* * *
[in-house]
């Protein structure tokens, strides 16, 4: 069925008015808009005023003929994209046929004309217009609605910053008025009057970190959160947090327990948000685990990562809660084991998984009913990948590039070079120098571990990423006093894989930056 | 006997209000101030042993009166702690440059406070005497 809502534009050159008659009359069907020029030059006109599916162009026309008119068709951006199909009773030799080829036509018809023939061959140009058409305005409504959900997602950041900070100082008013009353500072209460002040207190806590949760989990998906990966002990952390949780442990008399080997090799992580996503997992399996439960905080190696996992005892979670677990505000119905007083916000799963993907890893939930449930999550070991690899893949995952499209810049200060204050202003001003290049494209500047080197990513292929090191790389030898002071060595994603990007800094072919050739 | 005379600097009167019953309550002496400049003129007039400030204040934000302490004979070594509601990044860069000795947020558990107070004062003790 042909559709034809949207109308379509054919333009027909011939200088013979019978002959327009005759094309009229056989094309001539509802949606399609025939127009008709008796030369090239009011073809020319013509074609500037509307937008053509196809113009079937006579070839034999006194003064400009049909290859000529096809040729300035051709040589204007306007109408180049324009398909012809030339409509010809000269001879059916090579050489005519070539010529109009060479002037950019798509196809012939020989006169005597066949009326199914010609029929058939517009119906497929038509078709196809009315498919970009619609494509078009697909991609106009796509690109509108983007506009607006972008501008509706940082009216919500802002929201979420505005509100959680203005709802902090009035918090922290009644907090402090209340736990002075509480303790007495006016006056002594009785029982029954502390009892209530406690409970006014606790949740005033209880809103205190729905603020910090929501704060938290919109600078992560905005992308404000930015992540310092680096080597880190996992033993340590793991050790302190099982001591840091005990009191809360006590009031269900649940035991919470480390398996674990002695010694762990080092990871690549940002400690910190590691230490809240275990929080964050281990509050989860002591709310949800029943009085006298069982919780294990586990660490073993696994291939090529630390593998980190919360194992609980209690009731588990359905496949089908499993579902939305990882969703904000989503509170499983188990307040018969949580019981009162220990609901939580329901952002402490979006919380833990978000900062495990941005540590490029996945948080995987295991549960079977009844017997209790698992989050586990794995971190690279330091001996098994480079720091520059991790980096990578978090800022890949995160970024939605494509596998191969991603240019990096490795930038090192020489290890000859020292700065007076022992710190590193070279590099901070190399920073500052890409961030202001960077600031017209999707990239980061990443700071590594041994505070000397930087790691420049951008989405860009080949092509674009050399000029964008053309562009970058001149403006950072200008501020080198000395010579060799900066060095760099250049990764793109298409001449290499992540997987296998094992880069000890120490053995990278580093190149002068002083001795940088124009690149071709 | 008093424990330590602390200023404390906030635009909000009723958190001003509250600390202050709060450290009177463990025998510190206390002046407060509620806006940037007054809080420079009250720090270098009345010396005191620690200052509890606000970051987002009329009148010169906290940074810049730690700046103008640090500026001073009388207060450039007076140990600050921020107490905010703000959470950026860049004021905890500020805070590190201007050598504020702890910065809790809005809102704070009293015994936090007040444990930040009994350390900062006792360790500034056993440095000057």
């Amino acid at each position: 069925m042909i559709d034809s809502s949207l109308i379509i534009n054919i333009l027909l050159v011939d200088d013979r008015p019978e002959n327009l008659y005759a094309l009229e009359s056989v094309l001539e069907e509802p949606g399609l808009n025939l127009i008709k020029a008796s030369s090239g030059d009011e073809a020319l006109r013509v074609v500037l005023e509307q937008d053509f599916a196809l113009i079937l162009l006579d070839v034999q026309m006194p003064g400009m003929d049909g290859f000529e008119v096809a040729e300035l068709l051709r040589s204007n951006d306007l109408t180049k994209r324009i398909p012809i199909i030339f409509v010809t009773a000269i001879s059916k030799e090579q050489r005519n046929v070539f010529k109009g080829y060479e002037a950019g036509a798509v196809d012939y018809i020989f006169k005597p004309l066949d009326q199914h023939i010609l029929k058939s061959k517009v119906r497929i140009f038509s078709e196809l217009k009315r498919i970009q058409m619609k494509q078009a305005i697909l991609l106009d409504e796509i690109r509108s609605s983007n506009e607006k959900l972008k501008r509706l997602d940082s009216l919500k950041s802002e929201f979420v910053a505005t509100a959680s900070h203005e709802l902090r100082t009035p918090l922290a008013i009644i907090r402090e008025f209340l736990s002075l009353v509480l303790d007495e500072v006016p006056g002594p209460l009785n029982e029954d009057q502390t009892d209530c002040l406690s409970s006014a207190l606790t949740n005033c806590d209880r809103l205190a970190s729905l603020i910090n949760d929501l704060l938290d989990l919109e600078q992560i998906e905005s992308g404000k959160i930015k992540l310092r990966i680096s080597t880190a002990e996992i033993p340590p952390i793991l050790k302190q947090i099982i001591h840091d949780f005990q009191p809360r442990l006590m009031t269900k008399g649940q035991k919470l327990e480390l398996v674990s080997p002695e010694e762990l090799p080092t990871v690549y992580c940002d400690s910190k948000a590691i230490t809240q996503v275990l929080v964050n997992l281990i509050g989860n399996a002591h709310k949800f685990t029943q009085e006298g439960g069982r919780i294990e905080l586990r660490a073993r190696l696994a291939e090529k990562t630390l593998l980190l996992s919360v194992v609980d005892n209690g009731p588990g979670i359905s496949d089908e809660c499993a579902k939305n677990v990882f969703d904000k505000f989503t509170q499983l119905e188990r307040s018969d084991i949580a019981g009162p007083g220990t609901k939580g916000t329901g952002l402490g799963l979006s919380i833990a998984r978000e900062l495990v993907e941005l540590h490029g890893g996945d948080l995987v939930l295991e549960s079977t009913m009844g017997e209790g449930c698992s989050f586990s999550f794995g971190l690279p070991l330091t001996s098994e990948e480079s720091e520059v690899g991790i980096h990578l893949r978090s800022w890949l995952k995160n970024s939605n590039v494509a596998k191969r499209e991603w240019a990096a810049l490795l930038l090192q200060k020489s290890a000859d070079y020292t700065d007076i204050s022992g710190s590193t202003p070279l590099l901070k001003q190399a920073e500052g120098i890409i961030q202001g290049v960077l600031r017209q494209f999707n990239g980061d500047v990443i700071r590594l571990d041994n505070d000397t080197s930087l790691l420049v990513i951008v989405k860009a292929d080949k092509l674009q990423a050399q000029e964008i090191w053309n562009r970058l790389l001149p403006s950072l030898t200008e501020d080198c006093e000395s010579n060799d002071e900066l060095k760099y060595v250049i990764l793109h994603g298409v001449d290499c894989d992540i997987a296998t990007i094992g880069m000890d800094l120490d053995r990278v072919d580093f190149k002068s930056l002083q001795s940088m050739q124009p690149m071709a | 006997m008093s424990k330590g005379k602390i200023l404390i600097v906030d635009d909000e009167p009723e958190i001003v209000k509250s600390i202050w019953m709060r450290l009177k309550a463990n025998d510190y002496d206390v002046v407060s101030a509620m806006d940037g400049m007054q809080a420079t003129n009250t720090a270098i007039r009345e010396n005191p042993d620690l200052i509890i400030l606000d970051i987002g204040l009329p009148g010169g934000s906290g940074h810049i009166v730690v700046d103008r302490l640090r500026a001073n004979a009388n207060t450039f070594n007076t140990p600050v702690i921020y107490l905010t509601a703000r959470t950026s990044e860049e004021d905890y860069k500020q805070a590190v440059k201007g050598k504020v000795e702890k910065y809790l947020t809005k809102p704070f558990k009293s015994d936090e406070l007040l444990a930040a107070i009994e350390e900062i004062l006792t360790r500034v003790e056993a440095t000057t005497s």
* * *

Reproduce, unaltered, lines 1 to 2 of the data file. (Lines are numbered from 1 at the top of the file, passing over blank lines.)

[in-house]
């Protein structure tokens, strides 16, 4: 069925008015808009005023003929994209046929004309217009609605910053008025009057970190959160947090327990948000685990990562809660084991998984009913990948590039070079120098571990990423006093894989930056 | 006997209000101030042993009166702690440059406070005497 809502534009050159008659009359069907020029030059006109599916162009026309008119068709951006199909009773030799080829036509018809023939061959140009058409305005409504959900997602950041900070100082008013009353500072209460002040207190806590949760989990998906990966002990952390949780442990008399080997090799992580996503997992399996439960905080190696996992005892979670677990505000119905007083916000799963993907890893939930449930999550070991690899893949995952499209810049200060204050202003001003290049494209500047080197990513292929090191790389030898002071060595994603990007800094072919050739 | 005379600097009167019953309550002496400049003129007039400030204040934000302490004979070594509601990044860069000795947020558990107070004062003790 042909559709034809949207109308379509054919333009027909011939200088013979019978002959327009005759094309009229056989094309001539509802949606399609025939127009008709008796030369090239009011073809020319013509074609500037509307937008053509196809113009079937006579070839034999006194003064400009049909290859000529096809040729300035051709040589204007306007109408180049324009398909012809030339409509010809000269001879059916090579050489005519070539010529109009060479002037950019798509196809012939020989006169005597066949009326199914010609029929058939517009119906497929038509078709196809009315498919970009619609494509078009697909991609106009796509690109509108983007506009607006972008501008509706940082009216919500802002929201979420505005509100959680203005709802902090009035918090922290009644907090402090209340736990002075509480303790007495006016006056002594009785029982029954502390009892209530406690409970006014606790949740005033209880809103205190729905603020910090929501704060938290919109600078992560905005992308404000930015992540310092680096080597880190996992033993340590793991050790302190099982001591840091005990009191809360006590009031269900649940035991919470480390398996674990002695010694762990080092990871690549940002400690910190590691230490809240275990929080964050281990509050989860002591709310949800029943009085006298069982919780294990586990660490073993696994291939090529630390593998980190919360194992609980209690009731588990359905496949089908499993579902939305990882969703904000989503509170499983188990307040018969949580019981009162220990609901939580329901952002402490979006919380833990978000900062495990941005540590490029996945948080995987295991549960079977009844017997209790698992989050586990794995971190690279330091001996098994480079720091520059991790980096990578978090800022890949995160970024939605494509596998191969991603240019990096490795930038090192020489290890000859020292700065007076022992710190590193070279590099901070190399920073500052890409961030202001960077600031017209999707990239980061990443700071590594041994505070000397930087790691420049951008989405860009080949092509674009050399000029964008053309562009970058001149403006950072200008501020080198000395010579060799900066060095760099250049990764793109298409001449290499992540997987296998094992880069000890120490053995990278580093190149002068002083001795940088124009690149071709 | 008093424990330590602390200023404390906030635009909000009723958190001003509250600390202050709060450290009177463990025998510190206390002046407060509620806006940037007054809080420079009250720090270098009345010396005191620690200052509890606000970051987002009329009148010169906290940074810049730690700046103008640090500026001073009388207060450039007076140990600050921020107490905010703000959470950026860049004021905890500020805070590190201007050598504020702890910065809790809005809102704070009293015994936090007040444990930040009994350390900062006792360790500034056993440095000057």